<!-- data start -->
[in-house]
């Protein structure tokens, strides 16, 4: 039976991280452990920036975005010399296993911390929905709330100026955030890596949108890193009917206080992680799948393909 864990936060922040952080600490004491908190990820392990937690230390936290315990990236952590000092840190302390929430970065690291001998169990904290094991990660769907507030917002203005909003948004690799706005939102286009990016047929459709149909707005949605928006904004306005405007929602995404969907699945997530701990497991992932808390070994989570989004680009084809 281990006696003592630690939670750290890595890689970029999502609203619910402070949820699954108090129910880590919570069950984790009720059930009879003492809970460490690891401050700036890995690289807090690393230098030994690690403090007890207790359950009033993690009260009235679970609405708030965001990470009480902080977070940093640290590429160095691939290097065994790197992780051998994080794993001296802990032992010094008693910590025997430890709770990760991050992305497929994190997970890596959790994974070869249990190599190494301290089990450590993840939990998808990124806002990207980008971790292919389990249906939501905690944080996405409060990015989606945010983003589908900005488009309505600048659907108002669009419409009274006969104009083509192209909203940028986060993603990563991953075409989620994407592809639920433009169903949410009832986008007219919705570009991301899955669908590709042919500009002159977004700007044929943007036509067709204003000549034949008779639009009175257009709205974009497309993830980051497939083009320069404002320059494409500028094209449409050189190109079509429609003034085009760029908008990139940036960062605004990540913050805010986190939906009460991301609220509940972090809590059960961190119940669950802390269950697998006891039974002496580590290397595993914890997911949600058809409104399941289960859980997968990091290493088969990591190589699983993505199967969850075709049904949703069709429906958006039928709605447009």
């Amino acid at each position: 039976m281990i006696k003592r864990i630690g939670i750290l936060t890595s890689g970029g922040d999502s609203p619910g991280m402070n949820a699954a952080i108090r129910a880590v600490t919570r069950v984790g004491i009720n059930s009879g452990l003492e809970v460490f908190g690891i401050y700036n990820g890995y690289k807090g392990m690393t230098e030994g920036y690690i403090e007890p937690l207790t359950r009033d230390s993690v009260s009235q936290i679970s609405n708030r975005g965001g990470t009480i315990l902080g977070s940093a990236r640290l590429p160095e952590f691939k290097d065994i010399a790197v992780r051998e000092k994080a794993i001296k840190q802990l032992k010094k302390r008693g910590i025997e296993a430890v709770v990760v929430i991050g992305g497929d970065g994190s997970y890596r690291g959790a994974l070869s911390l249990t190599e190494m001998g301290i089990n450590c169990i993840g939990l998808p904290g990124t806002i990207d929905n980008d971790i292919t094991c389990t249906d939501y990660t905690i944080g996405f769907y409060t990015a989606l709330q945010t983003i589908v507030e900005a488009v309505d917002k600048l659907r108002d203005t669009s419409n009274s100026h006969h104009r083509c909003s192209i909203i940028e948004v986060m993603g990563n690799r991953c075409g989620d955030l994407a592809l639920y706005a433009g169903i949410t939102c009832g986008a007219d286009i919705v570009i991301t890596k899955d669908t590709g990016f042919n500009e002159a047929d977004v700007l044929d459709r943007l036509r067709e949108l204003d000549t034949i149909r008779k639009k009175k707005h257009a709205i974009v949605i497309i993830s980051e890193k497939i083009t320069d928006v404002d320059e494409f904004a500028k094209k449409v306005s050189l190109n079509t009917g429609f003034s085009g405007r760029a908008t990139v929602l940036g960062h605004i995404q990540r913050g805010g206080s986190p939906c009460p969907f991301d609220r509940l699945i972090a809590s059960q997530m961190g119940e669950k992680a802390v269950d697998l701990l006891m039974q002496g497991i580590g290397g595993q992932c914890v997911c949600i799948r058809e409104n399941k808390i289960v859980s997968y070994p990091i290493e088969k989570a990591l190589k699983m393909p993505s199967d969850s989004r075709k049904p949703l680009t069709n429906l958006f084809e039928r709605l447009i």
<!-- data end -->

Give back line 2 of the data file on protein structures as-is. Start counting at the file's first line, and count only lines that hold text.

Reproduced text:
């Protein structure tokens, strides 16, 4: 039976991280452990920036975005010399296993911390929905709330100026955030890596949108890193009917206080992680799948393909 864990936060922040952080600490004491908190990820392990937690230390936290315990990236952590000092840190302390929430970065690291001998169990904290094991990660769907507030917002203005909003948004690799706005939102286009990016047929459709149909707005949605928006904004306005405007929602995404969907699945997530701990497991992932808390070994989570989004680009084809 281990006696003592630690939670750290890595890689970029999502609203619910402070949820699954108090129910880590919570069950984790009720059930009879003492809970460490690891401050700036890995690289807090690393230098030994690690403090007890207790359950009033993690009260009235679970609405708030965001990470009480902080977070940093640290590429160095691939290097065994790197992780051998994080794993001296802990032992010094008693910590025997430890709770990760991050992305497929994190997970890596959790994974070869249990190599190494301290089990450590993840939990998808990124806002990207980008971790292919389990249906939501905690944080996405409060990015989606945010983003589908900005488009309505600048659907108002669009419409009274006969104009083509192209909203940028986060993603990563991953075409989620994407592809639920433009169903949410009832986008007219919705570009991301899955669908590709042919500009002159977004700007044929943007036509067709204003000549034949008779639009009175257009709205974009497309993830980051497939083009320069404002320059494409500028094209449409050189190109079509429609003034085009760029908008990139940036960062605004990540913050805010986190939906009460991301609220509940972090809590059960961190119940669950802390269950697998006891039974002496580590290397595993914890997911949600058809409104399941289960859980997968990091290493088969990591190589699983993505199967969850075709049904949703069709429906958006039928709605447009």